D. The Security Interest is Not Avoidable Under Section 544(b) of the Bankruptcy Code.

Section 544(b)(1) of the Bankruptcy Code states as follows:

[T]he trustee may avoid any transfer of an interest of the debtor in property or any obligation incurred by the debtor that is voidable under applicable law by a creditor holding an unsecured claim that is allowable under section 502 of this title or that is not allowable only under section 502(e) of this title.

11 U.S.C. § 544(b)(1).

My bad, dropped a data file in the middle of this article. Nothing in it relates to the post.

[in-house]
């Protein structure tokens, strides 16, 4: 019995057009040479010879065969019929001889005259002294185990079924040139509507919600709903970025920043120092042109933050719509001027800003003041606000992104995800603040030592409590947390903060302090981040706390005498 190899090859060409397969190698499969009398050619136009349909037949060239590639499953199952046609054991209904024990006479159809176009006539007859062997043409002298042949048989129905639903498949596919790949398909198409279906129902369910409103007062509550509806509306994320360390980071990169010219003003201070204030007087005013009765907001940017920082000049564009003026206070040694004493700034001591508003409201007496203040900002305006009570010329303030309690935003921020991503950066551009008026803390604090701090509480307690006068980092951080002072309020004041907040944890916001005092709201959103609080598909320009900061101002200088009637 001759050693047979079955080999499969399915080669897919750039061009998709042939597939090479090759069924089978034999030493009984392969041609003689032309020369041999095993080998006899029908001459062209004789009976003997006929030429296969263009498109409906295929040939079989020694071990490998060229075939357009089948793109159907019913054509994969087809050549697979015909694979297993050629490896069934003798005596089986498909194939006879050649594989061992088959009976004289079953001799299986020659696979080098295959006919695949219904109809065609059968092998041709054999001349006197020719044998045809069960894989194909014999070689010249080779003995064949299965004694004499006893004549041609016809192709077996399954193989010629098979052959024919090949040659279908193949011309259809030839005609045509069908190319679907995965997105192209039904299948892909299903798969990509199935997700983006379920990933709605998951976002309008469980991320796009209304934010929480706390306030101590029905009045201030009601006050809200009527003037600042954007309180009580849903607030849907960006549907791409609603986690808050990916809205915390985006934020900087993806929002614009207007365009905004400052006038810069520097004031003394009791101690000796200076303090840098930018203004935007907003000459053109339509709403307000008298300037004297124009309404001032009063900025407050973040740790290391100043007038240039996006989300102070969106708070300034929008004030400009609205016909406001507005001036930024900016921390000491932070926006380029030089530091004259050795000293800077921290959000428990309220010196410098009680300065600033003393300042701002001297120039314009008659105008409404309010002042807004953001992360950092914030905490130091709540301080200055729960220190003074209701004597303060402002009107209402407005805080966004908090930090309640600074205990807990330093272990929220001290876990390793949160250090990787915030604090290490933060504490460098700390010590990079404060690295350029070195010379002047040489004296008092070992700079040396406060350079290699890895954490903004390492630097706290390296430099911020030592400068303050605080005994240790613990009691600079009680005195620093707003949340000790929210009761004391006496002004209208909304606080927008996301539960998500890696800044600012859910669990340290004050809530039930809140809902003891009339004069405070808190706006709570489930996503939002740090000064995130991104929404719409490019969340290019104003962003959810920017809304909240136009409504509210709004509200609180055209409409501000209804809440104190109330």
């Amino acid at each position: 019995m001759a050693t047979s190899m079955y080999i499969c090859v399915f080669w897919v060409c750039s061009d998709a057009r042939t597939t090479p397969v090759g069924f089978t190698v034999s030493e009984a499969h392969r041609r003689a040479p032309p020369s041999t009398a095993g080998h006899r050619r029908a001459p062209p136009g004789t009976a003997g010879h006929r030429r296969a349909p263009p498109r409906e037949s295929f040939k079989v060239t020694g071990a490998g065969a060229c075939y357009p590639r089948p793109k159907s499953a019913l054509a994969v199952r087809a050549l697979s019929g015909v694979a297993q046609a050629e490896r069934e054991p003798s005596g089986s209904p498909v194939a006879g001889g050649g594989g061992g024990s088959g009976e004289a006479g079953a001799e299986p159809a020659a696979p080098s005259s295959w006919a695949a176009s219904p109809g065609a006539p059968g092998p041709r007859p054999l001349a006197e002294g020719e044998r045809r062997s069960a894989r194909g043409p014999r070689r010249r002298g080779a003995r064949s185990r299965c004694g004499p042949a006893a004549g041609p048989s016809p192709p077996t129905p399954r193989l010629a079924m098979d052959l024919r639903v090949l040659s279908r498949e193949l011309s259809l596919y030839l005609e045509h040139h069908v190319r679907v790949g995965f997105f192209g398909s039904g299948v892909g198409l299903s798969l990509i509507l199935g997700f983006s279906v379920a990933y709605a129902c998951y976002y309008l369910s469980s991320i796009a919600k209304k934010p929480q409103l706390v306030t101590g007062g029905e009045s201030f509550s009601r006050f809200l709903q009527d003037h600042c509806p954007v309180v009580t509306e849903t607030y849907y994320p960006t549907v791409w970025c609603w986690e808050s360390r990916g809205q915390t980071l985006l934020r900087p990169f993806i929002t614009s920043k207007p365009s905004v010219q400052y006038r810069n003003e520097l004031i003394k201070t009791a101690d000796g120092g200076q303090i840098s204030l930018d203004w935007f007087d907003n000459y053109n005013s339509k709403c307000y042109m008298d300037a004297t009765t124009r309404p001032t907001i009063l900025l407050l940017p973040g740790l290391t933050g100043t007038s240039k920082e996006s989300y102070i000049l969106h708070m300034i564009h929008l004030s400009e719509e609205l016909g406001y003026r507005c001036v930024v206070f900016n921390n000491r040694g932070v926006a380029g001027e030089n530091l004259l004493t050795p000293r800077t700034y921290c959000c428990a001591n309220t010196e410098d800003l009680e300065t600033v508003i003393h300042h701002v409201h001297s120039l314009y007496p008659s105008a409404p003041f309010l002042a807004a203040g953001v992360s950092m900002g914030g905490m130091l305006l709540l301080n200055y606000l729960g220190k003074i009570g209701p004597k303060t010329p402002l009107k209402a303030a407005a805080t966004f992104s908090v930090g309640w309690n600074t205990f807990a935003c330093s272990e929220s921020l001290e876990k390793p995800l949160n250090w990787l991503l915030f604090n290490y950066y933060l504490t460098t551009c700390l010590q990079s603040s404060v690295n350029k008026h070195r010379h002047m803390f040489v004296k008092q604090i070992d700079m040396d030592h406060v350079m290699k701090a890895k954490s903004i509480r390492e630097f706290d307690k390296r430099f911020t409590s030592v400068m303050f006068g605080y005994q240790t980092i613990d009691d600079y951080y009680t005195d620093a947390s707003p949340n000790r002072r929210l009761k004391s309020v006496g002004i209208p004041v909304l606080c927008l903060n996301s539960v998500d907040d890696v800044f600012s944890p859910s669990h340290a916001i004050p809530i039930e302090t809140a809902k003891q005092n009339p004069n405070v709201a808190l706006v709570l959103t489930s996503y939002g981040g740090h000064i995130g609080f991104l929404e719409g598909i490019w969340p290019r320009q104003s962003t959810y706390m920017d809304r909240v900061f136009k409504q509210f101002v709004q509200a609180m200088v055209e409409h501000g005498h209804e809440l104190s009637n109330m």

Under § 544(b)(1), "a trustee has the right to avoid any transfer of property of a debtor or any obligation incurred by a debtor that is voidable under applicable law by an unsecured creditor of the debtor." Bash v. Sun Trust Banks, Inc. (In re Ohio Bus. Machines, Inc.), 356 B.R. 786 (table), 2007 WL 177941 at *4 (B.A.P. 6th Cir. 2007) (applying the Ohio Uniform Fraudulent Transfer Act). "[T]he trustee stands in the shoes of the debtor's unsecured creditors, but he acquires no greater rights of avoidance by operation of § 544(b) of the Bankruptcy Code than such creditors would themselves have under state law." Rieser v. Reno ( In re Douglas), 190 B.R. 831, 836 (Bankr. S.D. Ohio 1995) (citation omitted) (holding that, because unsecured creditors would not have had standing under applicable law to contest a forfeiture of the debtor's property, the trustee could not use § 544(b) to avoid the forfeiture).